We left Tok and headed for Fairbanks on July 7Th. Before hand we had washed the RV which guaranteed our daily rain. We were not disappointed. This leg of the trip didn't have the draw dropping scenery that we have seen on other days. It also didn't present us with any wildlife except one little fox. I suppose if I could get myself out of bed so we were on the road by 5 AM, it would help.
Our campground, Riverview, had 165 spaces, but it was one RV after another as so many RV parks are. The owners were great, it was quiet and our fellow campers friendly so we ended up staying for 4 nights. At one point we estimated that about 40% of the RVs were from TX. Our next door camper here was retired from Big Bend and lived in their motorhome.
The second day there I headed down to the laundromat in the morning and never finished until the next day since there was a power outage. A small plane had lost altitude and struck a power line wiping out a large sector of power. Fortunately, she was not hurt, but the poor girl had just spent $65k refurbishing the plane and had just gotten it out of the shop the day before she crashed. We were all just glad she wasn't hurt.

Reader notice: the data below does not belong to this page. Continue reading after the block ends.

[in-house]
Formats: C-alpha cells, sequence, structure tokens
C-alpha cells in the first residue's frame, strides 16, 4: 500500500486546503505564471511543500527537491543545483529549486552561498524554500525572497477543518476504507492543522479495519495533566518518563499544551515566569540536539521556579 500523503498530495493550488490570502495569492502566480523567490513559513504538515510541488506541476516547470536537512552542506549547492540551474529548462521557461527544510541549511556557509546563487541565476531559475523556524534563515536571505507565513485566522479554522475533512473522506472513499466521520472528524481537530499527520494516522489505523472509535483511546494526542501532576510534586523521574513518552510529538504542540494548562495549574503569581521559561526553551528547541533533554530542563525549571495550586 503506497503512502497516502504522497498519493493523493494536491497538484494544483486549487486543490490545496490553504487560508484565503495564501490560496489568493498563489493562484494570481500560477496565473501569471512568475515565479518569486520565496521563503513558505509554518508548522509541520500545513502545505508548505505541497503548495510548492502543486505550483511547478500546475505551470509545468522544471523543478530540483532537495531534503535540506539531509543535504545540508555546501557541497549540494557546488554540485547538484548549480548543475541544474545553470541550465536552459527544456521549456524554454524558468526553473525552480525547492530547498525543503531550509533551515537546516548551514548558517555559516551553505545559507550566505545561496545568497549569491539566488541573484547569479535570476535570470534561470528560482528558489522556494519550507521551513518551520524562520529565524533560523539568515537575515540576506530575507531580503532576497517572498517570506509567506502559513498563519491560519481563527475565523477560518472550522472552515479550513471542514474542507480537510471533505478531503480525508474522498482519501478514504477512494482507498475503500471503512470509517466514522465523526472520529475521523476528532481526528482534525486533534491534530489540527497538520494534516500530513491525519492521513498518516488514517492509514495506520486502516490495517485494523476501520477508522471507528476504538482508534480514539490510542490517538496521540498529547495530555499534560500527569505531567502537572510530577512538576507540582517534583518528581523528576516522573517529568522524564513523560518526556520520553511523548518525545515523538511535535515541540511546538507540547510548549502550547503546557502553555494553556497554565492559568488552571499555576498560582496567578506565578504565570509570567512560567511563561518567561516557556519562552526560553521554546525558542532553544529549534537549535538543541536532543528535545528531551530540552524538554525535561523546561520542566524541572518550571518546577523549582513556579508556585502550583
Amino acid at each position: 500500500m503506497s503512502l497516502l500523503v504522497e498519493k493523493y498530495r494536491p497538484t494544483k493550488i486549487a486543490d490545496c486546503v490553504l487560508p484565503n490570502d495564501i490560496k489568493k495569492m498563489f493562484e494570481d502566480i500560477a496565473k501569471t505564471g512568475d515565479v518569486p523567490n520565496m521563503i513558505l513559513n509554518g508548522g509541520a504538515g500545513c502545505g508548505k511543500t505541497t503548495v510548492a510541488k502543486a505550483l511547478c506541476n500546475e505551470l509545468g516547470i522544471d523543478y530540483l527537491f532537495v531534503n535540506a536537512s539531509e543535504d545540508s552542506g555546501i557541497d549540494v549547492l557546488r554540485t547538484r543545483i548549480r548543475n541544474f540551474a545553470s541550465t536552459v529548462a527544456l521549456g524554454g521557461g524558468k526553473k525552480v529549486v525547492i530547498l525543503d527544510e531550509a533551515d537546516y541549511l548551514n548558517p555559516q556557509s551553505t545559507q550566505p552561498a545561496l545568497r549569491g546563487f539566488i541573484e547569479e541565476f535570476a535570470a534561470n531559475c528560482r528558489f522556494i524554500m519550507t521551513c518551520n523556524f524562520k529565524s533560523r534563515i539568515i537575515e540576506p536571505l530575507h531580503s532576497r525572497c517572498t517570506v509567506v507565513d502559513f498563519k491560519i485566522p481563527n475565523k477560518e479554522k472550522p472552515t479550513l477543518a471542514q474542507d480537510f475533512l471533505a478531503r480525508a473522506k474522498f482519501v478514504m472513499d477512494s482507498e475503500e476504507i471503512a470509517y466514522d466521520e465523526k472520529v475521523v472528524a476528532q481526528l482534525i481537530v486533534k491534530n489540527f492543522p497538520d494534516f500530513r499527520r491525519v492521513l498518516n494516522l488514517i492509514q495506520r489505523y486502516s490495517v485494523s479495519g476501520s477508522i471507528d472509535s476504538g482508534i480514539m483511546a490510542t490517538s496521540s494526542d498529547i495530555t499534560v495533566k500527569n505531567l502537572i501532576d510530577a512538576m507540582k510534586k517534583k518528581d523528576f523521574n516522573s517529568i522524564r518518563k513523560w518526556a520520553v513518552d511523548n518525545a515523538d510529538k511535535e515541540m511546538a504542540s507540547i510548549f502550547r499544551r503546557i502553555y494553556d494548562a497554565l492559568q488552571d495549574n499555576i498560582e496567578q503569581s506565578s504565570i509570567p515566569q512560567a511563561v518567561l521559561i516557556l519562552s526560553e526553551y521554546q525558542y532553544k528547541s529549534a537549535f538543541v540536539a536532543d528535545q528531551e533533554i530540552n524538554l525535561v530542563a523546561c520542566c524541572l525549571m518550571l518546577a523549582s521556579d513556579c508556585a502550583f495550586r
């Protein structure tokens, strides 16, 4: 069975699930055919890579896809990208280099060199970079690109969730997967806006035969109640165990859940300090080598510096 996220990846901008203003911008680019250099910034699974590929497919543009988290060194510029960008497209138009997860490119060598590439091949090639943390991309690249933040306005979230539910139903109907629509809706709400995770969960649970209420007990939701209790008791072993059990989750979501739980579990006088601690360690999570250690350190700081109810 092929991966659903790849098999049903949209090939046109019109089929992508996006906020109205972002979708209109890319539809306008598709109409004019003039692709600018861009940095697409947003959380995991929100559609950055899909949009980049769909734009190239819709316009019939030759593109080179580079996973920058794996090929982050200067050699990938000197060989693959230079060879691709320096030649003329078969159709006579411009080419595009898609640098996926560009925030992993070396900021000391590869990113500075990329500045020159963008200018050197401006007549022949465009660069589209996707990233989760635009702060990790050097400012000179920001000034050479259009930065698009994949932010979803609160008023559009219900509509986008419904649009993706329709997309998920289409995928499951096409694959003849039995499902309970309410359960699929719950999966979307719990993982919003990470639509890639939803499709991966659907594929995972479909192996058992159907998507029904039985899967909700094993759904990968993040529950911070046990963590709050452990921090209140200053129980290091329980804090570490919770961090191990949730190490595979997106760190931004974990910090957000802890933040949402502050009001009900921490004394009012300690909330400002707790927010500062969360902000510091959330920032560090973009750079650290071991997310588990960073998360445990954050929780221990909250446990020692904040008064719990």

Wayne played a long overdue round of golf during our stay and ended up playing with the campground owner. While he played golf, I took Betsy and the dogs and ran errands. If you think food is expensive where you are, it's crazy here. Even Walmart prices about broke our bank! On another note, sleep has been tough as there is zero darkness. The darkest it gets is like a cloudy day.
We have been to Fairbanks before, but we seemed to like it a bit better this time. The people in all the local businesses go out of their way to be friendly as they appreciate what tourism does for them.
Additional notes on some of the pictures included today:
1) The Gerstle Bridge - built in 1944 but renamed in 1993 to commemorate the 3,695 soldiers of the US Army Corp of Engineers that helped build the Alaska Highway.
2) Quartz Lake - covers over 1500 acres and more than 80 percent is less than 15 feet deep.
3) Eielson Air Force Base has over 60,000 miles of air space used for training.
4) The North Pole was named when Dahl & Gaske Development Company bought the homstead of a married couple. They renamed the area to the North Pole in hopes of attracting toy manufacturers to their company.
We have a few minor issues with the coach that need to be fixed at a certified Winnebago center so we are heading out for Anchorage and not stopping at Denali National Park now. We hope to loop back to it later.
W and L